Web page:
GOP Rep. Bob Latta Weighs In On Second Day Of Zuckerberg's Testimony Facebook CEO Mark Zuckerberg was on Capitol Hill for a second day of questioning from lawmakers, over the company's handling of user data. NPR's Audie Cornish speaks with Rep. Bob Latta, R-Ohio., about his takeaways from the hearing.
NPR logo

GOP Rep. Bob Latta Weighs In On Second Day Of Zuckerberg's Testimony

  • Download
  • <iframe src="https://www.npr.org/player/embed/601630150/601630155" width="100%" height="290" frameborder="0" scrolling="no" title="NPR embedded audio player">
  • Transcript
GOP Rep. Bob Latta Weighs In On Second Day Of Zuckerberg's Testimony

GOP Rep. Bob Latta Weighs In On Second Day Of Zuckerberg's Testimony

GOP Rep. Bob Latta Weighs In On Second Day Of Zuckerberg's Testimony

  • Download
  • <iframe src="https://www.npr.org/player/embed/601630150/601630155" width="100%" height="290" frameborder="0" scrolling="no" title="NPR embedded audio player">
  • Transcript

Facebook CEO Mark Zuckerberg was on Capitol Hill for a second day of questioning from lawmakers, over the company's handling of user data. NPR's Audie Cornish speaks with Rep. Bob Latta, R-Ohio., about his takeaways from the hearing.

AUDIE CORNISH, HOST:

Facebook CEO Mark Zuckerberg faced another round of questions on Capitol Hill today, this time by House members. One big issue - what is Facebook doing to protect its users' personal data? Here's how Republican Congresswoman Marsha Blackburn put it.

(SOUNDBITE OF ARCHIVED RECORDING)

MARSHA BLACKBURN: Who do you think owns an individual's presence online? Who owns their virtual you? Is it you, or is it them?

MARK ZUCKERBERG: Congresswoman, I believe that everyone owns their own content online, and that's - the first line of our terms of service, if you read it, says that.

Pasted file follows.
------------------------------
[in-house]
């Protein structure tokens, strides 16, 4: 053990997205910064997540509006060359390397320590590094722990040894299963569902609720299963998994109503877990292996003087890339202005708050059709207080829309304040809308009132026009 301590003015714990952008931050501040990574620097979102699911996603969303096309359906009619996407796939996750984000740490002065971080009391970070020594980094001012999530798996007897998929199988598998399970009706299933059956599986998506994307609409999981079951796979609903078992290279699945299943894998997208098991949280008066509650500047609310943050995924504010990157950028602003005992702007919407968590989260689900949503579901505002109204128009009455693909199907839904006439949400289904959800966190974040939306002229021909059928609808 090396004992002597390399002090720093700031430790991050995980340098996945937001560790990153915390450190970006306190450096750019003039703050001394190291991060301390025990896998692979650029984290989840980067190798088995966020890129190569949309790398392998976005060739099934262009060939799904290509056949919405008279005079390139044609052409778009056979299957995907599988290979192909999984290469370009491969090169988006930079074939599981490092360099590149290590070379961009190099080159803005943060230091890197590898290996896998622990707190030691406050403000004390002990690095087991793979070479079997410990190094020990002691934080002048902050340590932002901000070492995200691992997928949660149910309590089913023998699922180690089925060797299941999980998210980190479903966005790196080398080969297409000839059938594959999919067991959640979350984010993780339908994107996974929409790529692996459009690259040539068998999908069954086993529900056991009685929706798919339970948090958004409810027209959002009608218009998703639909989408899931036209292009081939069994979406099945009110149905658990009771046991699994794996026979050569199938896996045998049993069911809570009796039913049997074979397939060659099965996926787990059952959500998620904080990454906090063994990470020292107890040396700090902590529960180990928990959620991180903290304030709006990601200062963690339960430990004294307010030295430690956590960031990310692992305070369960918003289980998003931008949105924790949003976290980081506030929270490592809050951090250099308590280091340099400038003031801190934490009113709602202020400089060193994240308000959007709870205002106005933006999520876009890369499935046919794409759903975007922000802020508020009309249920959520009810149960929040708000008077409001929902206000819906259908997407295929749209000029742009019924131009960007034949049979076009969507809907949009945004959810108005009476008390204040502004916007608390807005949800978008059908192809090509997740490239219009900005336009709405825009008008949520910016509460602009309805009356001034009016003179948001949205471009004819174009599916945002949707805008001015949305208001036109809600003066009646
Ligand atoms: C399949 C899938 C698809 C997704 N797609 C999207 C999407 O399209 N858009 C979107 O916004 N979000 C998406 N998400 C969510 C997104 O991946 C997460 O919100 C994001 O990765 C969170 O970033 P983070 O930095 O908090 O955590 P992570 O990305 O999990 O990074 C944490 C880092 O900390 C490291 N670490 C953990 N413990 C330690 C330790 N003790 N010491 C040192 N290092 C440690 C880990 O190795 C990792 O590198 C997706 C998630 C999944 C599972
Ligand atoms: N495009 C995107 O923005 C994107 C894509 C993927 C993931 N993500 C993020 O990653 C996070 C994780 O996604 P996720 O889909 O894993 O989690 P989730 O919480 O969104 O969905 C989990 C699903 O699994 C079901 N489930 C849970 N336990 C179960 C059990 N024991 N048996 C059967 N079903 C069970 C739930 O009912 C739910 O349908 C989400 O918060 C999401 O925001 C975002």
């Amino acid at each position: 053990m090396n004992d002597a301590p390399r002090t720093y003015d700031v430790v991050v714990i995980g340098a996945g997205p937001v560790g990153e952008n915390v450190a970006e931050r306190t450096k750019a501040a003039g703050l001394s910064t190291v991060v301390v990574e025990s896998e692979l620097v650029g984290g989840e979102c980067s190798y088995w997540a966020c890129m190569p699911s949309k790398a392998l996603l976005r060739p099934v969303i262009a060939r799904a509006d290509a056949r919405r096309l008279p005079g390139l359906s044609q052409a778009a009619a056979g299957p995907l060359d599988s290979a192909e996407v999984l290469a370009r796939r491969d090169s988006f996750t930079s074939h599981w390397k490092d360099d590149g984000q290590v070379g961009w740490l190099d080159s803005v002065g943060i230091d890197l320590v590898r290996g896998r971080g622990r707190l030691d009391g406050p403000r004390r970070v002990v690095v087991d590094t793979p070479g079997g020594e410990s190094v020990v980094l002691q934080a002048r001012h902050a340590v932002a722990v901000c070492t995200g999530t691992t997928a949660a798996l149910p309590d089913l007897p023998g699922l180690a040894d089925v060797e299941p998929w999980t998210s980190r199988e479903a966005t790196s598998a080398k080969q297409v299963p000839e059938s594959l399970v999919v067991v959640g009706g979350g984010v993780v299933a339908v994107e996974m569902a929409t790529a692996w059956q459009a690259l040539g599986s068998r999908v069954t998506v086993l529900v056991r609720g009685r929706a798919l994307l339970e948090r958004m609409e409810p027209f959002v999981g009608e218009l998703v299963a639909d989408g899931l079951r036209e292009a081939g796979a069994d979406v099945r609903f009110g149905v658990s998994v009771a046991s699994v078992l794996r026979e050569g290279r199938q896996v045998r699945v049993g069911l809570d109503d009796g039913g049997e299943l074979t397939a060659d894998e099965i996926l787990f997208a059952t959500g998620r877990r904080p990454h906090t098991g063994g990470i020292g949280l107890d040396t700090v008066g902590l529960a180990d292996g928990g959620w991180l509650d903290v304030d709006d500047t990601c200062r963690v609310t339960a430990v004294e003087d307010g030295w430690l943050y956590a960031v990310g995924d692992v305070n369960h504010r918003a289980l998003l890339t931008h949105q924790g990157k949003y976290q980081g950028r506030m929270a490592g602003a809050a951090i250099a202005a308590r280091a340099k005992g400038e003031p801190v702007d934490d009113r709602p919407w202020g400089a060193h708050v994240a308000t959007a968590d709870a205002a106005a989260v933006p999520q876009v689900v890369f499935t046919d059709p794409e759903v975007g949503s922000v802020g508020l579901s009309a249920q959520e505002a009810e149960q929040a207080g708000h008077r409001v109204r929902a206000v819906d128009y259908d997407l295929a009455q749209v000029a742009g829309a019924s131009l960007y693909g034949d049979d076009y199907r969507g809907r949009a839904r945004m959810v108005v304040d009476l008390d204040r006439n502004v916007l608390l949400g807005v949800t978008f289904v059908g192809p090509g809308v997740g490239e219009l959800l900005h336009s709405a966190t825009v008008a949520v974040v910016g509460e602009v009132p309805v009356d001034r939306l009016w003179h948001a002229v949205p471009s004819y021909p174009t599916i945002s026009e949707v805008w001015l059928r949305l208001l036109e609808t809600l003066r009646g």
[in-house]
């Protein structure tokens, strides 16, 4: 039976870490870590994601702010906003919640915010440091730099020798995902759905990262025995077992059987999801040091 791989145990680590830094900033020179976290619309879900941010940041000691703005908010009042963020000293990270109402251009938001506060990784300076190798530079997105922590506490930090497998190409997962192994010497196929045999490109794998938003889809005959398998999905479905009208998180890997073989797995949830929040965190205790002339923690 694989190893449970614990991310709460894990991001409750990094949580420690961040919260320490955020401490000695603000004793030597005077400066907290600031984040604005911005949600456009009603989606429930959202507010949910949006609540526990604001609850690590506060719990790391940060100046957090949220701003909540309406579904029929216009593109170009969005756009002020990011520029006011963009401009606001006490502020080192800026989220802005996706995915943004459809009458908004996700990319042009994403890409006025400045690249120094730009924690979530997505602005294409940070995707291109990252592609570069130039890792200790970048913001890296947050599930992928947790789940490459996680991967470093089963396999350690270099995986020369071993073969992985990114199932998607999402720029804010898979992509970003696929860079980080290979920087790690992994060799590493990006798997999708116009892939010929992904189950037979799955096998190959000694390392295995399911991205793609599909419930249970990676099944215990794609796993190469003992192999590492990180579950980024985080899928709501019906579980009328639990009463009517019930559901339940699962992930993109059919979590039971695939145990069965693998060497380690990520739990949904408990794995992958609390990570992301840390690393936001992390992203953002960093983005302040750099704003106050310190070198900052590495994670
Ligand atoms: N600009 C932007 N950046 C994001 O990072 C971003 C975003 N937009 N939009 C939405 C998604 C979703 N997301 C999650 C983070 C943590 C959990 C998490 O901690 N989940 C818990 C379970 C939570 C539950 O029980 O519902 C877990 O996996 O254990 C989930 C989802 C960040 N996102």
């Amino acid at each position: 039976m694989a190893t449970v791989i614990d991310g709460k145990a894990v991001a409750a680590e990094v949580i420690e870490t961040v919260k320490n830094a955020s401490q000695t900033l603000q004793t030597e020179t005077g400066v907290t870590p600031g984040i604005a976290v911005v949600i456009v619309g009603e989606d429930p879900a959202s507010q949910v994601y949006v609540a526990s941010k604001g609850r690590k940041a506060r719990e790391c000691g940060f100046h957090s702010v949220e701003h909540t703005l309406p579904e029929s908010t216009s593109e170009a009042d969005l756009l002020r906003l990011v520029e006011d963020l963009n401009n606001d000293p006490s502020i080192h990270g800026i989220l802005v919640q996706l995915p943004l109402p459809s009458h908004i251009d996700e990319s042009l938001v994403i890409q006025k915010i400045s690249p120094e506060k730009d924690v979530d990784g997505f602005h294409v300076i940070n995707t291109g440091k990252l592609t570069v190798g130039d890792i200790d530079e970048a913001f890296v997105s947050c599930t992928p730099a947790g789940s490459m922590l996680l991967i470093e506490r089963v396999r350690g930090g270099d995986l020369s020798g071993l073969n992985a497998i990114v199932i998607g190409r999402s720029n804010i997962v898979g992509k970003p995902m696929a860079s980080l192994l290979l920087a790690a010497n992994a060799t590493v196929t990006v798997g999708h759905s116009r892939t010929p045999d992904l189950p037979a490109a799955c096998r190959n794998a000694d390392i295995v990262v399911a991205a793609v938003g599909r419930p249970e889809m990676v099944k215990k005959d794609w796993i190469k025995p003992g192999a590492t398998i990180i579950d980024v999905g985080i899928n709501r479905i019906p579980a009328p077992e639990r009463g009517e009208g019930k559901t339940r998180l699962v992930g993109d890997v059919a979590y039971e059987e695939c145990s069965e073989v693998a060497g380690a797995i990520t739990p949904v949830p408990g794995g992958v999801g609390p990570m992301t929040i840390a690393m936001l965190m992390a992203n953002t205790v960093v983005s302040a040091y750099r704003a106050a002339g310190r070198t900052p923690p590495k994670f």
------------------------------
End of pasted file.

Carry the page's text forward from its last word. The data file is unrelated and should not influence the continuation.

BLACKBURN: And where does privacy rank as a corporate value for Facebook?

ZUCKERBERG: Congresswoman, giving people control of their information and how they want to set their privacy is foundational to the whole service.

CORNISH: Republican Congressman Bob Latta also put some questions to Zuckerberg. He's chairman of the House Subcommittee on Digital Commerce and Consumer Protection. He spoke with us earlier today.

BOB LATTA: Well, thank you very much for having me.

CORNISH: Facebook essentially landed on the Hill because of the political firm Cambridge Analytica and the discovery that it had gained access to data from Facebook customers or consumers. You asked the question about how long it will take to audit the tens and thousands of apps that have access to data - right? - in the same way that Cambridge Analytica was able to gain access. Were you satisfied with Mark Zuckerberg's answer?

LATTA: Well, you know, again, it's finding out - first I asked him the question - is, how many apps are out there that you're going to have to look at and really go through and to audit and then to turn around to them and say, how much time is it going to take? Well, you know, his answer was, they have tens of thousands of apps out there, and it's going to take months. So the question is - I'm not really sure we did get a good, clear answer on that because, again, you're looking at how fast they can get through these things. But it's going to take time. But people want to make sure that this information is secure out there and want to have, you know, that expectation of privacy when they're on Facebook.